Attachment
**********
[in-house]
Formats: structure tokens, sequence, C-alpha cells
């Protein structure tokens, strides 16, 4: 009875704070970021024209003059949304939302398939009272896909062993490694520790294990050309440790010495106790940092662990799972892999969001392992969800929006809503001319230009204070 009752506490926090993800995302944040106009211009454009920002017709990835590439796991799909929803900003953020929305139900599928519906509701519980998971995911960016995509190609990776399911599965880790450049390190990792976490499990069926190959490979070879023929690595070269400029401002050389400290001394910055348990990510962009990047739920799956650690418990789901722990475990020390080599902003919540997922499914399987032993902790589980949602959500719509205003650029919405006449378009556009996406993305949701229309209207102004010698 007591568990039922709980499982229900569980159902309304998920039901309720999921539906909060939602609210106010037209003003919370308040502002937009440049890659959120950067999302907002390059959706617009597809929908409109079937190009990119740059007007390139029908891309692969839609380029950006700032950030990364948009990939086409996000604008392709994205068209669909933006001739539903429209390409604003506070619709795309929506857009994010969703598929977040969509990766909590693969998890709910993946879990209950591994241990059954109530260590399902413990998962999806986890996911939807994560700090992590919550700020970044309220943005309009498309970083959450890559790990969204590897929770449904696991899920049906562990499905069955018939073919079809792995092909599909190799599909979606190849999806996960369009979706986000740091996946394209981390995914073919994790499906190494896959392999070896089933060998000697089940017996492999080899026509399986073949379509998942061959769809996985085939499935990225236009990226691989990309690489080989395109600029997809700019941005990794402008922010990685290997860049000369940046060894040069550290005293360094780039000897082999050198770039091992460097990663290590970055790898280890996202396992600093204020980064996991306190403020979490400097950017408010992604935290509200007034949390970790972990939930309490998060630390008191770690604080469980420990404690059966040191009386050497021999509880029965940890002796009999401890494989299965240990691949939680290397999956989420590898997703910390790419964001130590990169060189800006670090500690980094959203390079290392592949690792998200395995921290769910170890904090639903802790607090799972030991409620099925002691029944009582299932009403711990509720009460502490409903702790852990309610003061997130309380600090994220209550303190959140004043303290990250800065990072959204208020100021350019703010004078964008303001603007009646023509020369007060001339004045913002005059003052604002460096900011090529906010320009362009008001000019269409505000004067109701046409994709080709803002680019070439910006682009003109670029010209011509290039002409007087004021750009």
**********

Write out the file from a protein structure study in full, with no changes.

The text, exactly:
[in-house]
Formats: structure tokens, sequence, C-alpha cells
């Protein structure tokens, strides 16, 4: 009875704070970021024209003059949304939302398939009272896909062993490694520790294990050309440790010495106790940092662990799972892999969001392992969800929006809503001319230009204070 009752506490926090993800995302944040106009211009454009920002017709990835590439796991799909929803900003953020929305139900599928519906509701519980998971995911960016995509190609990776399911599965880790450049390190990792976490499990069926190959490979070879023929690595070269400029401002050389400290001394910055348990990510962009990047739920799956650690418990789901722990475990020390080599902003919540997922499914399987032993902790589980949602959500719509205003650029919405006449378009556009996406993305949701229309209207102004010698 007591568990039922709980499982229900569980159902309304998920039901309720999921539906909060939602609210106010037209003003919370308040502002937009440049890659959120950067999302907002390059959706617009597809929908409109079937190009990119740059007007390139029908891309692969839609380029950006700032950030990364948009990939086409996000604008392709994205068209669909933006001739539903429209390409604003506070619709795309929506857009994010969703598929977040969509990766909590693969998890709910993946879990209950591994241990059954109530260590399902413990998962999806986890996911939807994560700090992590919550700020970044309220943005309009498309970083959450890559790990969204590897929770449904696991899920049906562990499905069955018939073919079809792995092909599909190799599909979606190849999806996960369009979706986000740091996946394209981390995914073919994790499906190494896959392999070896089933060998000697089940017996492999080899026509399986073949379509998942061959769809996985085939499935990225236009990226691989990309690489080989395109600029997809700019941005990794402008922010990685290997860049000369940046060894040069550290005293360094780039000897082999050198770039091992460097990663290590970055790898280890996202396992600093204020980064996991306190403020979490400097950017408010992604935290509200007034949390970790972990939930309490998060630390008191770690604080469980420990404690059966040191009386050497021999509880029965940890002796009999401890494989299965240990691949939680290397999956989420590898997703910390790419964001130590990169060189800006670090500690980094959203390079290392592949690792998200395995921290769910170890904090639903802790607090799972030991409620099925002691029944009582299932009403711990509720009460502490409903702790852990309610003061997130309380600090994220209550303190959140004043303290990250800065990072959204208020100021350019703010004078964008303001603007009646023509020369007060001339004045913002005059003052604002460096900011090529906010320009362009008001000019269409505000004067109701046409994709080709803002680019070439910006682009003109670029010209011509290039002409007087004021750009």